In Oregon, “owner’s title insurance” is required and is paid for by the seller when you buy a home. The “lender’s title insurance” is also required and is purchased by the buyer when they take out a mortgage. I was made aware this evening that not all states are like Oregon.
I have been assisting my cousin’s in their purchase of a home back in New Hampshire. In that state, “owner’s title insurance” is optional and is purchased by the buyer (not the seller). They called me to ask whether or not they should buy it. As an optional cost I had to think back on what title insurance is and what it covers. Here is a good summary I found on line:
Title insurance insures against loss sustained by an insured due to the condition of title being other than as insured. The beneficiaries of title insurance policies generally are real estate buyers and mortgage lenders. A title insurance policy protects the named insured against title defects, liens and encumbrances existing as of the date of the policy and not excepted from coverage. For a one-time premium paid by the seller or borrower, the policy remains in effect until the property is sold or refinanced.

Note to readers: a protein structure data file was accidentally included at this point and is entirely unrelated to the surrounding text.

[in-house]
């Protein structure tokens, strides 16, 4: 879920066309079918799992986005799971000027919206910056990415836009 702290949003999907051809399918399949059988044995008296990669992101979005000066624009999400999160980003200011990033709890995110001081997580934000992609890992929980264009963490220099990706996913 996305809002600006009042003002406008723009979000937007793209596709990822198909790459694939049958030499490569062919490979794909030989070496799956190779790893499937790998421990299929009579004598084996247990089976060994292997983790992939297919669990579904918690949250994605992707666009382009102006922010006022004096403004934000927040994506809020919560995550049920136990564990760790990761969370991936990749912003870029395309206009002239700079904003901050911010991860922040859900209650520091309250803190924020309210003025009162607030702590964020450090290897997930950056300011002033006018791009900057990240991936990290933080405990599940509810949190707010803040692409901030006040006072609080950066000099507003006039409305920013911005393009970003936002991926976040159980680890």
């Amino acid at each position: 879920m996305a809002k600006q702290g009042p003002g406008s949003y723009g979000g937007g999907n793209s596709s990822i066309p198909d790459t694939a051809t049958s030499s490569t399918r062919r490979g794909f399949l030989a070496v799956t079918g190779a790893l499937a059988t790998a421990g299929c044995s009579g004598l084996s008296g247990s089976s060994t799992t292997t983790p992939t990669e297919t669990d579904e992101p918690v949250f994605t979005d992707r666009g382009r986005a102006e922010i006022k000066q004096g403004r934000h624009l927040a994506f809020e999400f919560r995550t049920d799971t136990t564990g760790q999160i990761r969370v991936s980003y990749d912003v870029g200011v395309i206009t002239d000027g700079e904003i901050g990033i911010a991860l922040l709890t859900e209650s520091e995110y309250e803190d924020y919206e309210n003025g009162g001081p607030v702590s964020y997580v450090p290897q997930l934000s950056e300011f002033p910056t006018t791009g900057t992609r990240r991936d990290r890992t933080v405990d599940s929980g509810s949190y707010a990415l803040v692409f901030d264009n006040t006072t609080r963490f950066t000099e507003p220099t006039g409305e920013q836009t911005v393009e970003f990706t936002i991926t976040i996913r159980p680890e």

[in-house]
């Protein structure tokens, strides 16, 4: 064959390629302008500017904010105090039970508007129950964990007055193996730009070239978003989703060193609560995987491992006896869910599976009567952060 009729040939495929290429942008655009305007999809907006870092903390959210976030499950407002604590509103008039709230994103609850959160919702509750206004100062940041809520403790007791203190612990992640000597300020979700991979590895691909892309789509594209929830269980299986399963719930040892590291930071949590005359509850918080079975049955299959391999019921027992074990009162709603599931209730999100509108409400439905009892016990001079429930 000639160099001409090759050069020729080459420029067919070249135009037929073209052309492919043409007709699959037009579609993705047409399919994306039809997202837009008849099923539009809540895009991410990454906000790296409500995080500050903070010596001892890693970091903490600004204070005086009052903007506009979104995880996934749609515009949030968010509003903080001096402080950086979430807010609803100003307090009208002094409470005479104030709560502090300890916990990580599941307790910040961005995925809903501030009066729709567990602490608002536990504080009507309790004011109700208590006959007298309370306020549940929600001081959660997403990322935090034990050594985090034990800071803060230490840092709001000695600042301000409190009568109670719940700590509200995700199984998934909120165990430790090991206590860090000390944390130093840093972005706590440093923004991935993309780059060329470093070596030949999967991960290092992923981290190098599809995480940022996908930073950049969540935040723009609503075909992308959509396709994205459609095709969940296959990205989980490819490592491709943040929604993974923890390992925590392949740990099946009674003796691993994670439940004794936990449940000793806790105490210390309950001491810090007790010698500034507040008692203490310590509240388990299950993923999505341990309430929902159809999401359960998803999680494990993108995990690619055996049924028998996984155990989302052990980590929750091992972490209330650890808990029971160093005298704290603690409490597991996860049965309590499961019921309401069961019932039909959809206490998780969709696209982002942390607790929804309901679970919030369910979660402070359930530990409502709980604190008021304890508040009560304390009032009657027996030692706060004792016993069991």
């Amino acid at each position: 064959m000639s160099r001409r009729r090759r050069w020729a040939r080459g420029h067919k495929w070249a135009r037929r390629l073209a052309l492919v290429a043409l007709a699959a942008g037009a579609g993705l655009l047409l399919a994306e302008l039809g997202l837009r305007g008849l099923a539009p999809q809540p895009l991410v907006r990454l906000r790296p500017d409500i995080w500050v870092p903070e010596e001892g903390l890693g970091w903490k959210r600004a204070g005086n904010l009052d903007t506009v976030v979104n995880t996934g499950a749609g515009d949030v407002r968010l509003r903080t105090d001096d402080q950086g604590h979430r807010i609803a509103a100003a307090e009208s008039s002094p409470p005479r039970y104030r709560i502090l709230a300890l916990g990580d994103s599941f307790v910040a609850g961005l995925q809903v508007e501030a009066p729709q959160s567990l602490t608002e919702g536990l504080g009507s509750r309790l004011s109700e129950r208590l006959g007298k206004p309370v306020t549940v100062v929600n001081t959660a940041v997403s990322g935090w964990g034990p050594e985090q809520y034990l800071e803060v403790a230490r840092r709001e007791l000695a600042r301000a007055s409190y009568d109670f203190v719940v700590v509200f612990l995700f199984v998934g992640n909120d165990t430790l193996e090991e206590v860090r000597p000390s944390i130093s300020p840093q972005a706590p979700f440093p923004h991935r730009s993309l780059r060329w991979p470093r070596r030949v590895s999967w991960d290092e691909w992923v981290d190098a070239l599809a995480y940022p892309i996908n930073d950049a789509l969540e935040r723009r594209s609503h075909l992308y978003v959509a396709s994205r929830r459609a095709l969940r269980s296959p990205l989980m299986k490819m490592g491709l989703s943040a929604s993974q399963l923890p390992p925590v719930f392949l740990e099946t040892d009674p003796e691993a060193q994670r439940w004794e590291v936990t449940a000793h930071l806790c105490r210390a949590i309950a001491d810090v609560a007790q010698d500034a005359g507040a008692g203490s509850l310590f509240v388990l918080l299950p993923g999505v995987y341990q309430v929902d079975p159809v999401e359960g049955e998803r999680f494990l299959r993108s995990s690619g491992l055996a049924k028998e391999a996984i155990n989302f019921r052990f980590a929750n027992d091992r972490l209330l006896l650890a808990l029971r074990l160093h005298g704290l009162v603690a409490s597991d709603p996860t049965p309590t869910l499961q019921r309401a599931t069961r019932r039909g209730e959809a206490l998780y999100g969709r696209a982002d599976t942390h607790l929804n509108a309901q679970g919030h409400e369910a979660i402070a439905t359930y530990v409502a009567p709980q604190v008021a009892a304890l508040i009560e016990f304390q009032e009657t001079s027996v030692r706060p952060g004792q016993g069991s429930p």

A title insurance policy provides you with peace of mind. It takes the risk out of acquiring property whose legal history is unknown to you. While there should be no risks in transferring property, they do exist. Through the years, your new property may have changed hands many times through sale, inheritance, foreclosure, or bankruptcy. Each transfer was an opportunity for an error in title to arise. If an error occurred, and has never come to light, it puts your title in jeopardy. You could lose your property and the money you paid for it. And, even if you successfully defend your rights of ownership, the cost in time and legal fees could be prohibitive. Among the many risks against which title insurance protects you are:
- Confusion from similarity of names
- Forged documents
- Signatures of minors or mentally incompetent persons
- Mistakes in recording legal documents
- Undisclosed or missing heirs
- Invalid divorces
- Misrepresentation of marital status
- Unpaid taxes
- Clerical armors in public records
- Wills not probated